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Original Paper

Proteome Analysis of Chronically Inflamed Lungs in a Mouse Chronic Asthma Model

Wong W.S.F. · Zhao J.

Author affiliations

Department of Pharmacology, Yong Loo Ling School of Medicine, and Immunology Program, Center for Life Sciences, National University of Singapore, Singapore

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Int Arch Allergy Immunol 2008;147:179–189

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Article / Publication Details

First-Page Preview
Abstract of Original Paper

Received: October 29, 2007
Accepted: March 07, 2008
Published online: July 02, 2008
Issue release date: October 2008

Number of Print Pages: 11
Number of Figures: 3
Number of Tables: 2

ISSN: 1018-2438 (Print)
eISSN: 1423-0097 (Online)

For additional information: https://www.karger.com/IAA

Abstract

Background: Asthma is a chronic airway inflammatory disease characterized by airway wall remodeling. The mechanisms underlying airway remodeling in asthma are not fully understood. There is an urgent need to investigate global protein profiling of chronically inflamed lungs to identify novel pathogenic molecules and biomarkers for chronic asthma. In this study, we described the first differentially expressed proteome of lung tissue and bronchoalveolar lavage fluid from a mouse chronic asthma model. Methods: BALB/c mice sensitized to ovalbumin were challenged with ovalbumin aerosol 3 times per week for 8 weeks. The lung tissue and lavage fluid proteins were resolved by 2-dimensional gel electrophoresis, and differentially expressed proteins were identified by matrix-assisted laser desorption/ionization time-of-flight tandem mass spectrometry. Results: Airway goblet cell hyperplasia, smooth muscle hyperplasia, subepithelial fibrosis, airway hyperresponsiveness, pulmonary inflammatory cell infiltration and elevated serum ovalbumin-specific IgE level were observed in our chronic asthma model. We have identified at least 100 protein spots that were differentially expressed in chronically inflamed lungs, and the identity of 66 protein spots was confirmed. Conclusions: Many of these proteins, including cytoskeleton-related proteins, Ca2+-binding proteins and anti-oxidant proteins, may be related to the development of airway remodeling, and they should be evaluated further as potential therapeutic targets and biomarkers for chronic asthma.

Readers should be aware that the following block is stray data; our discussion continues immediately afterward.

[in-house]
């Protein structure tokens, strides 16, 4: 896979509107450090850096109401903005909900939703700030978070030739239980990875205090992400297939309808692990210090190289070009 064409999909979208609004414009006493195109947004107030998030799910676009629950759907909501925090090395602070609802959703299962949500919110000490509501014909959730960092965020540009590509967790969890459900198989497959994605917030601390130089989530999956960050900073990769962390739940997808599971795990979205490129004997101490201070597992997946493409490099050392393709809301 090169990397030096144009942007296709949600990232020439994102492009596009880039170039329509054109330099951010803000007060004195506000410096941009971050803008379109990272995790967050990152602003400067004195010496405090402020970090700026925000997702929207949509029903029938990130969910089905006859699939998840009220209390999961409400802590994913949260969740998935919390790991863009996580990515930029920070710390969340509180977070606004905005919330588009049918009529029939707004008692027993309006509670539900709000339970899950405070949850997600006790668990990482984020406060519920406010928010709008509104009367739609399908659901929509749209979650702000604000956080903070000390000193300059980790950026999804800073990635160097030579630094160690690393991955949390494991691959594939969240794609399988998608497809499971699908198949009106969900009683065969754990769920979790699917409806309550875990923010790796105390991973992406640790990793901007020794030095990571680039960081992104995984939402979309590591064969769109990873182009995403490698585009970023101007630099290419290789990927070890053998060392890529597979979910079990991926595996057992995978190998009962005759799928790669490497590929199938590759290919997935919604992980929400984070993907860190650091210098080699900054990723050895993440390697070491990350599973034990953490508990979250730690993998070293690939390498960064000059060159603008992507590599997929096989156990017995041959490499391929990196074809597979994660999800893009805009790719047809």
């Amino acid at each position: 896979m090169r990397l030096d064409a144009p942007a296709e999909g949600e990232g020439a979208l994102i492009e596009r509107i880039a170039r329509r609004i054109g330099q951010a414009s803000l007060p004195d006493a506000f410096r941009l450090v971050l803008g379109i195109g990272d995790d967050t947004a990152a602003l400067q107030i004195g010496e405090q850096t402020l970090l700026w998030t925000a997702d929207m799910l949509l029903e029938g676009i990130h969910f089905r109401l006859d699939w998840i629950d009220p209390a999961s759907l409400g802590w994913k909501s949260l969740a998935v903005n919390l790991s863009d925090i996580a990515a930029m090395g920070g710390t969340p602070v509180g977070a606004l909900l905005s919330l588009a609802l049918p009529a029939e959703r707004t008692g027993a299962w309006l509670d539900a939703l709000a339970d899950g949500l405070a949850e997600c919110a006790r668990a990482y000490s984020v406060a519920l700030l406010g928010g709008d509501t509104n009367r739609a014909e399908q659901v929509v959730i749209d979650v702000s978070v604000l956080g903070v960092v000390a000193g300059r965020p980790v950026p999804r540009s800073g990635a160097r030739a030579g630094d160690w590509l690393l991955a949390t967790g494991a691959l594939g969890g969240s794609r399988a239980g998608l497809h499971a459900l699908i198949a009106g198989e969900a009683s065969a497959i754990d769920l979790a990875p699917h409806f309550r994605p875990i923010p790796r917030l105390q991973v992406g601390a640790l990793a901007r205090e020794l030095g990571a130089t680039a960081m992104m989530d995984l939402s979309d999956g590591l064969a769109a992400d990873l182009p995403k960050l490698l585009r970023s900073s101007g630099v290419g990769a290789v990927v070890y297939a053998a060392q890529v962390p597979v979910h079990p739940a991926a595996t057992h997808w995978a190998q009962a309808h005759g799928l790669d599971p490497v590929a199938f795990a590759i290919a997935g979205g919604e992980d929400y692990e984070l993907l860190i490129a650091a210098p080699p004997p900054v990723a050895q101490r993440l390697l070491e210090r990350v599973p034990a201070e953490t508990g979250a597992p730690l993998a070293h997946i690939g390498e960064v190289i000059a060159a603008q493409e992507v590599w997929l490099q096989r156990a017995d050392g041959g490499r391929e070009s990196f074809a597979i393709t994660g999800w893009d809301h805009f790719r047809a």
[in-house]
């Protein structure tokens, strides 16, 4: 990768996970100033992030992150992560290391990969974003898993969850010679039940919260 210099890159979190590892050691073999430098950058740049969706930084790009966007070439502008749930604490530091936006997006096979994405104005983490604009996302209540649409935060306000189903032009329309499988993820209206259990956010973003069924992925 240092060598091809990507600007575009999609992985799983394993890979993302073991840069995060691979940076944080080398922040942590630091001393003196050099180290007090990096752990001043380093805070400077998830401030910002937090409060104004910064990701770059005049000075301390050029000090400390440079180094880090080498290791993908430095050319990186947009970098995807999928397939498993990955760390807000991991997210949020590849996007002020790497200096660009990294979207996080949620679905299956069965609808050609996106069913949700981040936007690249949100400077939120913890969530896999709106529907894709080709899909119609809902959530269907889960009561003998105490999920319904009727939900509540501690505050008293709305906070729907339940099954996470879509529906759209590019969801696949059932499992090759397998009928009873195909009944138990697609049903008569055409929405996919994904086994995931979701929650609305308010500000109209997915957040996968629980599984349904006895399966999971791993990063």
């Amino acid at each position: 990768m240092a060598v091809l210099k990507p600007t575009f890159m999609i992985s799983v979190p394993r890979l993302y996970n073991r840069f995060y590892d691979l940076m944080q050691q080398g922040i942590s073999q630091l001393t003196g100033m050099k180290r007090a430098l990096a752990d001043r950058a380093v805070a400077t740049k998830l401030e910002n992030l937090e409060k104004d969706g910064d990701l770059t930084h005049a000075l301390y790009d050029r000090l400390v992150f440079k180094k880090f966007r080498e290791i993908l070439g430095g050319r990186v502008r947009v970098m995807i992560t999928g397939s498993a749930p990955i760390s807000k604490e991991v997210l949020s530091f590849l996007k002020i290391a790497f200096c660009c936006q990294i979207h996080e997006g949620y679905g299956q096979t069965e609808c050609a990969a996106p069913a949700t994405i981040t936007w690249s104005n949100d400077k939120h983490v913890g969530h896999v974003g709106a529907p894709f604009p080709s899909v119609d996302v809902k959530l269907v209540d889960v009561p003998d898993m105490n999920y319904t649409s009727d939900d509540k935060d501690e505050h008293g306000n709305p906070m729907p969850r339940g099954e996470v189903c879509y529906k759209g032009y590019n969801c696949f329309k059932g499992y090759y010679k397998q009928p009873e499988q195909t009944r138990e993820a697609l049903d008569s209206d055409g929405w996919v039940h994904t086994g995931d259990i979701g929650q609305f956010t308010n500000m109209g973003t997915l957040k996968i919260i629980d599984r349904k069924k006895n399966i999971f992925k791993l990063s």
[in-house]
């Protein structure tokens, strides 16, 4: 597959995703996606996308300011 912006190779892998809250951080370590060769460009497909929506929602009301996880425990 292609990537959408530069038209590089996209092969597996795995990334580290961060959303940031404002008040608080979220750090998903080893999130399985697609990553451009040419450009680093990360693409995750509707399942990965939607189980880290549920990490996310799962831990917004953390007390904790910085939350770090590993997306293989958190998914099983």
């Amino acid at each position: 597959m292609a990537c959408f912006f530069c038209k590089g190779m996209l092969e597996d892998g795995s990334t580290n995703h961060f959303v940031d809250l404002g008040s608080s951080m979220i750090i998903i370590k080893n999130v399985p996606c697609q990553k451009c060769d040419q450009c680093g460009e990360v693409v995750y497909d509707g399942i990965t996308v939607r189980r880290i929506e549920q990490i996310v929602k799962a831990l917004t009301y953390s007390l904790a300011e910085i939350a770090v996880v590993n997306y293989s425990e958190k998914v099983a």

© 2008 S. Karger AG, Basel


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Article / Publication Details

First-Page Preview
Abstract of Original Paper

Received: October 29, 2007
Accepted: March 07, 2008
Published online: July 02, 2008
Issue release date: October 2008

Number of Print Pages: 11
Number of Figures: 3
Number of Tables: 2

ISSN: 1018-2438 (Print)
eISSN: 1423-0097 (Online)

For additional information: https://www.karger.com/IAA


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